Skip to main content

mighty rushing wind.

I don't have too many distinct memories of Pentecost before today. I mean I've always known the day and what it meant but it isn't often a widely celebrated day. The one other memory I have is from when I was a freshman at Auburn, at Sunday Night Worship for the Wesley Foundation. I remember someone cut out little tongues of fire and had them blown down from big fans in the balcony.

But yesterday--this Pentecost--was different. I started the day like this:

And suddenly there came from heaven a sound like a mighty rushing wind, and it filled the entire house where they were sitting... [acts 2.2]

Each Sunday morning I help lead Sunday School for a Kindergarten class. Our classroom is a small ger. When I woke up in the morning, I could already hear the wind. By the time we arrived at church, in our small ger, it was even stronger. You could hear the wind all around. We were sharing wooshing, violent, rushing wind sounds with the children like we imagined it was on that morning and the children were all enjoying being loud. Then, as if it were planned, the top flap on the roof of our ger caught some wind and began making loud noises and allowed for some wind to come in and fill our ger. It wasn't magical or anything and I'm sure it was a lot less violent then on that Pentecost morning, but it sure was incredible to be reminded that it was a real day, seemingly much like ours.

I imagine this day for the followers. I imagine upon their first wake they too knew this day was different. It's like the calm before a storm, you just know that something is different in the air. Here, too, that seemed to be the case. On Saturday, the temperatures were in the high 70s, maybe even reaching 80. But then, Sunday, the high was barely 55. It was obviously different, special.

I imagine everyone together, experiencing it all together. I imagine the chitter chatter and their reaction. I imagine their feelings and thoughts when ..they were all filled with the Holy Spirit and began to speak in other tongues as the Spirit gave them utterance... [acts 2.4]

I imagine the languages swirling around in the wind, resting on ears and speaking sometimes without comprehension for everyone. As my life has come to exist in other tongues, I've realized that comprehension is often depicted less through words and more through interpretation. Interpretation relies on the heart, it is seen in eyes and gestures and is felt through communion with the other person.

There is comfort and freedom in not being able to understand everything that is said. There is freedom because it allows me to listen with my heart rather than my ears alone. As discouraging as it is not to be able to understand everything sometimes, I'm grateful for the ability to love in a different way.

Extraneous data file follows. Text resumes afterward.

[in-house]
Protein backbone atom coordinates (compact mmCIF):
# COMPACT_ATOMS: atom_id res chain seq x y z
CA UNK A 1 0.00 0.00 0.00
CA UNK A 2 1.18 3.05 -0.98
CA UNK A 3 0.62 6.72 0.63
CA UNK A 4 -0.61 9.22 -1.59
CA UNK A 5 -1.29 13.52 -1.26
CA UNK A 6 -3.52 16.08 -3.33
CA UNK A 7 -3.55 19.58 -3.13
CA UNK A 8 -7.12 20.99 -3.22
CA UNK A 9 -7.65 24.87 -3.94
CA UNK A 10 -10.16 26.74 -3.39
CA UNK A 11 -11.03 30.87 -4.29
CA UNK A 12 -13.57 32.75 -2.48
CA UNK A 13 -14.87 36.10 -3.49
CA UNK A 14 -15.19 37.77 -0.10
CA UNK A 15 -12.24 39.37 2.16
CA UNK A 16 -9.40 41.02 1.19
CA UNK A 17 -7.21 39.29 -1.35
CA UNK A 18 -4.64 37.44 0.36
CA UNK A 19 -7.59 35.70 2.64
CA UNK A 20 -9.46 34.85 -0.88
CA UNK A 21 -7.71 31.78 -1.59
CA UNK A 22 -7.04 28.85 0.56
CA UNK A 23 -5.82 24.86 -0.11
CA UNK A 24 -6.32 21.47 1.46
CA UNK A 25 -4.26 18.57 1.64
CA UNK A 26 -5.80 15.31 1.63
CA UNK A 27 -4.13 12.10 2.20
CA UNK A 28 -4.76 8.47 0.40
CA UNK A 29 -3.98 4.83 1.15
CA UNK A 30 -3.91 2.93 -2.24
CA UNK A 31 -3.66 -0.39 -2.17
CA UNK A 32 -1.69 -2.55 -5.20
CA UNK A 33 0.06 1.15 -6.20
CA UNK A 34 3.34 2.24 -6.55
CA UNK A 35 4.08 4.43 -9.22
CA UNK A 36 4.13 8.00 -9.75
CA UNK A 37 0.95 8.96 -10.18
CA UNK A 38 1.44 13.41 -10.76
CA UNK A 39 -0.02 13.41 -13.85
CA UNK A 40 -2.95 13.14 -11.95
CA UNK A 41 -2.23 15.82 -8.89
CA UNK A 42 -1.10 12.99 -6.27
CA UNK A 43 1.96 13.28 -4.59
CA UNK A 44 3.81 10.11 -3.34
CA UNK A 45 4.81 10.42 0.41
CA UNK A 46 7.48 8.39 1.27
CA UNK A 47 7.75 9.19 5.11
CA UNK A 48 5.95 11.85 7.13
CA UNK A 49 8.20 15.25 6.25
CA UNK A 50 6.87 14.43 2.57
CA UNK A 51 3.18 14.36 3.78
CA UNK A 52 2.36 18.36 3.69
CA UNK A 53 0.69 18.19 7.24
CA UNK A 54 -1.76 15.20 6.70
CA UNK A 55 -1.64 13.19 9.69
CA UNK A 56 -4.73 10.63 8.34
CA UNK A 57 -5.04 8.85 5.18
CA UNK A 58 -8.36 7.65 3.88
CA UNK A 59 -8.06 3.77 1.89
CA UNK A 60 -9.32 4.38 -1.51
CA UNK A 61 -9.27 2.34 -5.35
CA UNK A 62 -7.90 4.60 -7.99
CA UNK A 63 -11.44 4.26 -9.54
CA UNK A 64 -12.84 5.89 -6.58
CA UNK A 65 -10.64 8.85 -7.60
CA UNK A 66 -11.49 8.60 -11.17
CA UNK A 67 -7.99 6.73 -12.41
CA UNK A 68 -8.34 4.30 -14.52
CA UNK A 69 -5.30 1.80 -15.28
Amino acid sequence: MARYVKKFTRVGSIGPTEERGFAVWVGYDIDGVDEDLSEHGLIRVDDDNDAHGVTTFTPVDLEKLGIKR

I did not magically understand languages or have some great enlightenment about life this Pentecost. Although I do not speak Mongolian and it will never be my mother language, I have found peace and been able to depict that the words that are being said are ...describing God's mighty works! [acts 2:11]

Pentecost is coming to mean a celebration beyond all barriers--coming together with other believers and comprehending with our hearts.

Comments

Popular posts from this blog

naked gers.

though they are dainty, they are still yellow and a welcomed sight after such a long winter.
summer school is essentially code for: let's play outside.
blue skies are in abundance and make me feel anything but blue.
naked gers are almost as much fun as clothed ones.

an ant story.

it won't be as cute as a baby story, on tlc, but it is a story.
a story of a family. a colony. scavengers.
this, my friends is the story of the ants who took up residence in my work desk drawer.
it's a friday afternoon and i was thinking of a snack from my food drawer [yes, i have a food drawer].
i knew i had some rice cakes in there and i was hungry for just that.
as i opened the door, my mouth flung ajar, for what did i see but a million ants. that's right, a million.
i had seen ants all morning, here and there, but not enough to be alarmed. i thought they were the lone rangers--exploring out on their own. little did i know, they were scouting out the rest of the desk for crumbs and goodies.
i looked at the ants for probably a minute straight--doing nothing, simply mesmerized by their pure existence.

i snapped back into reality and tried to find the source...what were they after?!
it sure wasn't the rice cakes because there wasn't even a single one on them [not sure …

"...a vital piece of luggage..."

3 months. 90 days. just yesterday. forever.

It has been 3 months since I left mongolia. Some days it feels like I was there just yesterday while others it feels like these have been the longest 3 months of my life.

I neglect writing about this painful time because I still can't seem to find the right words that could describe the emotions and thoughts that I have.

No words suffice.

No amount of tears calm.

No hugs or "it's gonna get better"s really change much.

I ache. I long to be in that place again.

Yesterday, Erin and I were talking about what we say and think when people ask 1. "If we miss Mongolia?" and 2. "What do we miss the most?"

If you know us at all, you know that the first question will hardly make us pause, it will cause us to chuckle and say, "Yes, I miss Mongolia desperately." And that is the truth. Which always leads to the second question. Which is harder to answer.

I usually give the answer "The people are what I miss the …